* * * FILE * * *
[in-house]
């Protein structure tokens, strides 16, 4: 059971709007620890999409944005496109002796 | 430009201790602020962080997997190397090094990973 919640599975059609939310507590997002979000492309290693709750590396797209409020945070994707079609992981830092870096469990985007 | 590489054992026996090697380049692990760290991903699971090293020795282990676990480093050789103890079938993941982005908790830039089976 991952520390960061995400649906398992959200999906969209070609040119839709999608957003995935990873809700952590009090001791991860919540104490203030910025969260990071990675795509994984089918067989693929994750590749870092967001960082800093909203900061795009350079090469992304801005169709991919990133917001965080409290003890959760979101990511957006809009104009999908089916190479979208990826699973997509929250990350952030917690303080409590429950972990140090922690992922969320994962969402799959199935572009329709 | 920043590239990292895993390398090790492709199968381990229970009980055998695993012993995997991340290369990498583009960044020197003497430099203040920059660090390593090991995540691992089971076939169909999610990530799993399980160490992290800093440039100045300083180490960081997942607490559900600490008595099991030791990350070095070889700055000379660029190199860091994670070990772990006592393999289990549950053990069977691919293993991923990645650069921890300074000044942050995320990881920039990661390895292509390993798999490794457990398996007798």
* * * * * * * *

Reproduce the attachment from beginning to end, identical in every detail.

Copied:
[in-house]
């Protein structure tokens, strides 16, 4: 059971709007620890999409944005496109002796 | 430009201790602020962080997997190397090094990973 919640599975059609939310507590997002979000492309290693709750590396797209409020945070994707079609992981830092870096469990985007 | 590489054992026996090697380049692990760290991903699971090293020795282990676990480093050789103890079938993941982005908790830039089976 991952520390960061995400649906398992959200999906969209070609040119839709999608957003995935990873809700952590009090001791991860919540104490203030910025969260990071990675795509994984089918067989693929994750590749870092967001960082800093909203900061795009350079090469992304801005169709991919990133917001965080409290003890959760979101990511957006809009104009999908089916190479979208990826699973997509929250990350952030917690303080409590429950972990140090922690992922969320994962969402799959199935572009329709 | 920043590239990292895993390398090790492709199968381990229970009980055998695993012993995997991340290369990498583009960044020197003497430099203040920059660090390593090991995540691992089971076939169909999610990530799993399980160490992290800093440039100045300083180490960081997942607490559900600490008595099991030791990350070095070889700055000379660029190199860091994670070990772990006592393999289990549950053990069977691919293993991923990645650069921890300074000044942050995320990881920039990661390895292509390993798999490794457990398996007798």